Mary Barra gains GM’s chair with an expanding focus on autonomous cars, connectivity and financial services

Barra mary

General Motors board of directors has unanimously elected Mary Barra as its next chairman, effective immediately. She succeeds Theodore (Tim) Solso, who will continue serving as the board’s lead independent director.

Barra has served as GM CEO since Jan. 15, 2014.

Solso explained: “At a time of unprecedented industry change, the board concluded it is in the best interests of the company to combine the roles of chair and CEO in order to drive the most efficient execution of our plan and vision for the future. With GM consistently delivering on its targets and on track to generate significant value for its shareholders, this is the right time for Mary to assume this role.”

Solso indicated Barra has set a clear vision for the organization over the past two years, formed a strong leadership team from inside and outside the company, delivered strong operating results and led the introduction of breakthrough vehicles and technologies.

Barra said: “I am honored to serve as chair of the board of directors. With the support of our board, we will continue to drive shareholder value by improving our core business and leading in the transformation of personal mobility.”

Managing the ignition switch crisis

Mary Barra came through GM’s ignition switch crisis with much credit. She acknowledged “a pattern of incompetence and neglect” that allowed the safety problem to go undetected for nearly a decade – and was candid and transparent in her handling of the fallout. She appointed an independent investigator and named an outsider to review and approve claims against the company. She fired 15 individuals and instilled a renewed safety focus inside the company.

In addition she struck a deal with US prosecutors, who called GM’s cooperation “fairly extraordinary.” Ultimately 124 deaths were blamed on the faulty switches, and GM paid about $2 billion in fines and settlements.

GM has delivered on its promises. Aside from the cost of the ignition switch crisis and other safety-related recalls, Barra has built a solid track record for financial performance. Fueled by strong sales of trucks and SUVs, GM has reported nine straight quarters of improved profits in North America, and has remained solidly profitable in China, despite market headwinds. She is on track toward her goal of 9 to 10% profit margins (earnings before interest and taxes) by early next decade.

Barra has a distinct vision for the future. Her strategy includes leading in technologies like autonomous cars, connectivity and ride-sharing (Yesterday, GM announced a $500 million investment in Lyft), as well as increasing sales in China, growing the Cadillac brand around the world and expanding the company’s financial services arm.

She can also make tough decisions. Barra is proving to be more disciplined than previous GM CEOs, cutting businesses that don’t achieve a return on investment of at least 20 percent. That led to surprising decisions to pull Chevrolet out of Europe, and to scale back most of GM’s operations in Russia, Thailand and Indonesia.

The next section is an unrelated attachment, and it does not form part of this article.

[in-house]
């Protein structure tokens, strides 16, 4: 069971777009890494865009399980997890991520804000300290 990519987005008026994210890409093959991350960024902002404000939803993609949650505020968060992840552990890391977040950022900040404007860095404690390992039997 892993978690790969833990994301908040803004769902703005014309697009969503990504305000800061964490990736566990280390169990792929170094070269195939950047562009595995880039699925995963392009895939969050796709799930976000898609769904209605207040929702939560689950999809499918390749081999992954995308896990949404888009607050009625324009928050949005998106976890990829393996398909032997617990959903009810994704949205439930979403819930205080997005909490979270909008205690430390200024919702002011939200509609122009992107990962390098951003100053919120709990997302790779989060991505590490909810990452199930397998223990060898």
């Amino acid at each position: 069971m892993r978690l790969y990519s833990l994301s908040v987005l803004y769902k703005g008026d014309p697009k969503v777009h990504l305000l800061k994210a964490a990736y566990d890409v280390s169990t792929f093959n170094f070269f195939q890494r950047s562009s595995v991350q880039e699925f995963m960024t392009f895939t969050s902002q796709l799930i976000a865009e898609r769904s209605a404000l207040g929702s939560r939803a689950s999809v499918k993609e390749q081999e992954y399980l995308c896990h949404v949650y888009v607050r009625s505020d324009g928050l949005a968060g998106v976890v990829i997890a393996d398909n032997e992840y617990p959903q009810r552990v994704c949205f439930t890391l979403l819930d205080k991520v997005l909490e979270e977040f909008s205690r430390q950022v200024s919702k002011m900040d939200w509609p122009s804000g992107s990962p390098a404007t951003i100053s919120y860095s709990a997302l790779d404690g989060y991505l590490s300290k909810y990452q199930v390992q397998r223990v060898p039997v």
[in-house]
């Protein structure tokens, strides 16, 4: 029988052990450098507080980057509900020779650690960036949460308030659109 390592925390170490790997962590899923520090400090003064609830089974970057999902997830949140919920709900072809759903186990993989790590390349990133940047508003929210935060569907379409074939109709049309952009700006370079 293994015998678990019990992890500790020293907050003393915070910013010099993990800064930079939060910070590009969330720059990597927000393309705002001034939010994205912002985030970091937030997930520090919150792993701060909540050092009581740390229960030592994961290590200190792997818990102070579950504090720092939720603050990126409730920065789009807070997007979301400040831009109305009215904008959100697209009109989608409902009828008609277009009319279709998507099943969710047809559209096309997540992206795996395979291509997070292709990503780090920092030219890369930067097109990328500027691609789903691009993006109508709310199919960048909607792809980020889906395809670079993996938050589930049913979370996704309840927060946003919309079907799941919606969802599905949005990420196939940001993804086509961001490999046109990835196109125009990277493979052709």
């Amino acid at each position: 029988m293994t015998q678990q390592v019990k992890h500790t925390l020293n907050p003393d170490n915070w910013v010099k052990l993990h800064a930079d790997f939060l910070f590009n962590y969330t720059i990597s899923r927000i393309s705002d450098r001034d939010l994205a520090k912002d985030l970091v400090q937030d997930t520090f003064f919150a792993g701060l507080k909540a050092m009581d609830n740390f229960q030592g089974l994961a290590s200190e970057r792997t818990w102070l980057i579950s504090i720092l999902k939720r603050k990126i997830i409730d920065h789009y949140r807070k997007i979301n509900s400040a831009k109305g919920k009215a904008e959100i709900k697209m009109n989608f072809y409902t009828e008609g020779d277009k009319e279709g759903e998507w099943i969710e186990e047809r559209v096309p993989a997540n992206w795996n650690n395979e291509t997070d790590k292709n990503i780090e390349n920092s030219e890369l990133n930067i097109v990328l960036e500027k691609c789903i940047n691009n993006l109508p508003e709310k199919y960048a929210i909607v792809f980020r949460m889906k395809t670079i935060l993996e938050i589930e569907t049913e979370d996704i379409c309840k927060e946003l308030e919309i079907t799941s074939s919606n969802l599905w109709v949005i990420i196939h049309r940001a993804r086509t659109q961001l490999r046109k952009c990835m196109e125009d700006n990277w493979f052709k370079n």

Prior to being named CEO in 2014, Barra served as executive vice president, global product development, purchasing & supply chain since August 2013, and as senior vice president, global product development since February 2011. In these roles, she was responsible for the design, engineering, program management and quality of GM vehicles around the world.

A common view of the future

News of the promotion comes as GM and Lyft announced an alliance to develop an on-demand network of autonomous vehicles as well as a $500 million investment by the carmaker as part of a $1 billion fund-raising round by the ride-sharing service.

The two companies said the partnership, which involves one of GM’s largest investments in another company, stemmed from their shared view that autonomous vehicles will first reach consumers as part of a ride-sharing service, rather than vehicles owned by drivers.

“We had a really common view of the future” with Lyft, said GM president Dan Ammann in an interview with Reuters. Ammann will join Lyft’s board as part of the deal.

In the same interview, Lyft president John Zimmer echoed that view, saying the “culture and vision are very alike” between the two companies.

Lyft said other investors in this fundraising round included Kingdom Holding Company, the firm of prominent Saudi investor Prince Alwaleed bin Talal which invested $100 million, Janus Capital Management, Japanese online retailer Rakuten Inc , ride-hailing service Didi Kuaidi and Chinese Internet giant Alibaba Group Holding.

“Lyft has built a strong business with fast growth and we believe in their long-term success,” Alwaleed said in a release. Kingdom and Alwaleed are major investors in US tech companies; together they own more than 5% of Twitter Inc, for example.

New alliances and technologies

The GM-Lyft deal comes as automakers and Silicon Valley companies are exploring new alliances and new technologies that will reshape the global automotive industry.

“We think our business and personal mobility will change more in the next five years than the last 50,” said Ammann.

GM and Lyft said the partnership would tap into GM’s work on developing autonomous vehicles and Lyft’s software that automates matching drivers and passengers, routing and payments to create a network of cars that would operate themselves and be available on demand.

Lyft said this latest funding round valued the company at $5.5 billion as it engages in a fundraising race with its biggest competitor, Uber Technologies Inc. Lyft said it has raised a total of $2 billion since August 2013. Uber is reportedly in the midst of a $2.1 billion funding round that would value it as high as $64.6 billion.